‘Soundtrack of Survival’ (16:07) is three live recordings of the fantastic Lost score. This features the pieces: Character, Conflict and Crash and all in front of an audience.
'Lost Bloopers' (3:22) and deleted scenes (9:11) are all a lot of fun to look through. The nine deleted scenes all add a little weight to smaller moments within season four and are usually only cut for time reasons rather than being choppable fluff.
‘The Oceanic Six: Conspiracy of Lies’ (21:16) was a brilliant surprise. Rather than another featurette about who the six are, which wasn't what I expected, this is actually a fake TV style documentary about how the Oceanic Six’s story may be perceived in the real world. Told with a hokey voice over and featuring opinions from experts about the realism of the Oceanic 815 wreckage and how it could have been faked or discussing why none of these six survivors hair hadn’t grown or why they hadn’t lost weight is brilliant. There’s even a hint that these six may have eaten Boone, Libby and Charlie to stay alive and this is their big bad secret. This really is one for the fans and a nice addition to the reality of Lost.
The Freighter Folk (12:40) introduces us to the shows newbies, Miles, Daniel, Frank, Keamy and Charlotte and ‘Off Shore Shoot’ (7:50) shows us the complications that came with filming on a freighter in the middle of the ocean.
Now you’d think that would be enough, but Lost season four has more up its sleeve. ‘Course of the Future: The Definitive Interactive Flash Forwards’ is a great little addition to help us along with this new way of telling the story. We get a small intro from the show runners Carlton Cuse and Damon Lindelof (2:27) then a little game in which we have to put the flash forward scenes into chronological order. As someone who prides himself on following this stuff closely, I had a few issues with a couple of the scenes. This was the first game on Blu-ray or DVD that I’d played that didn’t have a series of pauses and annoyance between selections. It flows seamlessly and is very playable given the fact you can do multiple things at the same time without the disc having to catch up.
Anyway once you’ve cracked that you get the opportunity to watch all of the flash forward scenes in a number of ways—either one long run, which actually solidifies these events nicely or you can follow any of the characters who got off the island (again I won’t name them to save the surprises). On top of this you can watch them with script and story excerpts from the Lost writers.
There’s meant to be a whole batch of Easter Eggs as is usual with Lost but I’ve not found any at the time of this review.
Phew, Lost season four watched again with all the features was a blast. Lost works well enough on TV but watching it back to back at your own pace is always a great way to revisit the best show out there.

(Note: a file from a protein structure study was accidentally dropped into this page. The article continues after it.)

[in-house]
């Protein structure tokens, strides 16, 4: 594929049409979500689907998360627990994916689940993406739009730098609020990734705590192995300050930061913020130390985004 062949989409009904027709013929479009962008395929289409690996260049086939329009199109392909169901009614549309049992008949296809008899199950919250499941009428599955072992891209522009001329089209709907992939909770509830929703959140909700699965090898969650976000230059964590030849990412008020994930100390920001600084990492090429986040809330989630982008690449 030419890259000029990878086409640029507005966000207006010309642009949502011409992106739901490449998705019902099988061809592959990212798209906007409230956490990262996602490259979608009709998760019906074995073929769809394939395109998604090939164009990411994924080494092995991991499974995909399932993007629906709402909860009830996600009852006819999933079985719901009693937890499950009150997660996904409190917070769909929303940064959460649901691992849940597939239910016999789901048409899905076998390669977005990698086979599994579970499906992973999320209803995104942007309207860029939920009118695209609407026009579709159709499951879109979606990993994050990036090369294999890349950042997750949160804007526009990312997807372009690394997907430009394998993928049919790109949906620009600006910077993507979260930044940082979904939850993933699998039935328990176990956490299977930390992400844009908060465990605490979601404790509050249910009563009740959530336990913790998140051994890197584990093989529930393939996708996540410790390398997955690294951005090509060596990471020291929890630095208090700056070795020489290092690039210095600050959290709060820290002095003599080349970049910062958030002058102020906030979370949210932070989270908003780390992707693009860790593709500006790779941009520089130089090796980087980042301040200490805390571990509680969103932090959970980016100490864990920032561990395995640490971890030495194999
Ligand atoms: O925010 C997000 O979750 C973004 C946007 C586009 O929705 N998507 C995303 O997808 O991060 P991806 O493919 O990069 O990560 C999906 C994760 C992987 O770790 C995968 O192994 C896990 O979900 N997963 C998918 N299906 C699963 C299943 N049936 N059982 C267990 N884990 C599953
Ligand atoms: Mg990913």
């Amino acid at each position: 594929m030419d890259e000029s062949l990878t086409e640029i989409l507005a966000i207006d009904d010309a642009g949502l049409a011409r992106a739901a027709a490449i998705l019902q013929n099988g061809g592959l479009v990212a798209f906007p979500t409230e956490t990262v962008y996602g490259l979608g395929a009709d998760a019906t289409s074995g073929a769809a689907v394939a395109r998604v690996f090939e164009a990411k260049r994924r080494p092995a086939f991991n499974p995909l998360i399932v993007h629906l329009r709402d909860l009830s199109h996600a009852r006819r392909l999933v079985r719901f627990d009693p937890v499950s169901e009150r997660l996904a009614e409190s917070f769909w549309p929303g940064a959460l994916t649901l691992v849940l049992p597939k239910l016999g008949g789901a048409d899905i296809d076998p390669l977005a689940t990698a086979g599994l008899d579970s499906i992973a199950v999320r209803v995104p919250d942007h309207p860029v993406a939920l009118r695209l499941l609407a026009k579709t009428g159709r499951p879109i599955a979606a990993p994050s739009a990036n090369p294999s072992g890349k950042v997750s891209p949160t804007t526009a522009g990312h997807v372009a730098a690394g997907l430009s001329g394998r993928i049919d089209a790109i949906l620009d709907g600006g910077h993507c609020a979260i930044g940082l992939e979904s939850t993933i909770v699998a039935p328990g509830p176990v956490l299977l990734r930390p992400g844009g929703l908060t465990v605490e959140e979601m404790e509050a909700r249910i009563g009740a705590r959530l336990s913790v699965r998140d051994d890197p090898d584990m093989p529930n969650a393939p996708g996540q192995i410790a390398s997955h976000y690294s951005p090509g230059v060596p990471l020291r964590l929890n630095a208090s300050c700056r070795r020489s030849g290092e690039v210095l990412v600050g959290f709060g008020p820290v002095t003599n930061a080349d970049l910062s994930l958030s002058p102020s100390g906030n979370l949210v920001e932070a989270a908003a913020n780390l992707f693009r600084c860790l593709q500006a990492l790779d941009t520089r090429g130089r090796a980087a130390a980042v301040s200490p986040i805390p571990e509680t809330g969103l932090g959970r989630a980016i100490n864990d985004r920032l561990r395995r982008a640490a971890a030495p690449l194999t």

I am a huge fan of Lost, so I’ve probably responded to all of this with a heightened sense of reward, but there’s no denying that what we have here is a show that takes advantage of its Blu-ray possibilities as well as catering for its fans with a wealthy set of informative and interesting features and there’s nothing more you can ask for as a fan of Lost (except, maybe more Marvin Candle).
Oh, and what’s even better is season five begins January 21st 2009 in the US and hopefully not long after in the UK.
*Note: The images on this page are not representative of the Blu-ray release.
Review by Marcus Doidge
Suitable only for persons of 15 years and over
Release Date: 20th October 2008
Disc Type: Blu-ray Disc
Audio: Dolby Digital 5.1 English, Dolby Digital 5.1 Italian, Dolby Digital 5.1 Spanish, DTS 5.1 Italian, DTS 5.1 Spanish, PCM 5.1 English
Subtitles: English, English for th Hearing Impared, Italian, Spanish, Norwegian, Danish, Finnish, Icelandic, Portuguese, Dutch
Extras: Commentaries, Featurettes, Deleted Scenes, Gag Reel, Inereactive Flash Forwards, Series Play
Easter Egg: No
Director: Jack Bender, Paul A. Edwards, Stephen Williams, Eric Laneuville, Stephen Semel
Cast: Matthew Fox, Michael Emerson, Evangeline Lilly, Josh Holloway, Henry Ian Cusick, Terry O'Quinn
Genre: Action, Adventure, Drama, Fantasy, Mystery, Sci-Fi and Thriller
Length: 598 minutes
Follow our updates
OTHER INTERESTING STUFF
Looper US - BD RA Die Hard 25th Anniversary Collection US - BD RA Trance US - BD RA Murder One: The Complete First Season US - DVD R1 Oldboy UK - BD
Tripping the Rift: The Movie US - DVD R1 Kicking & Screaming US - DVD R1 The Art of the Steal US - DVD R1 | BD RA Winter's Tale US - DVD R1 | BD RA Hannibal: Season Two US - DVD R1 | BD RA
Mark of the Devil UK - BD RB Starred Up UK - DVD R2 | BD RB Divergent US - DVD R1 | BD RA Oculus US - DVD R1 | BD RA Ironclad: Battle for Blood US - DVD R1 | BD RA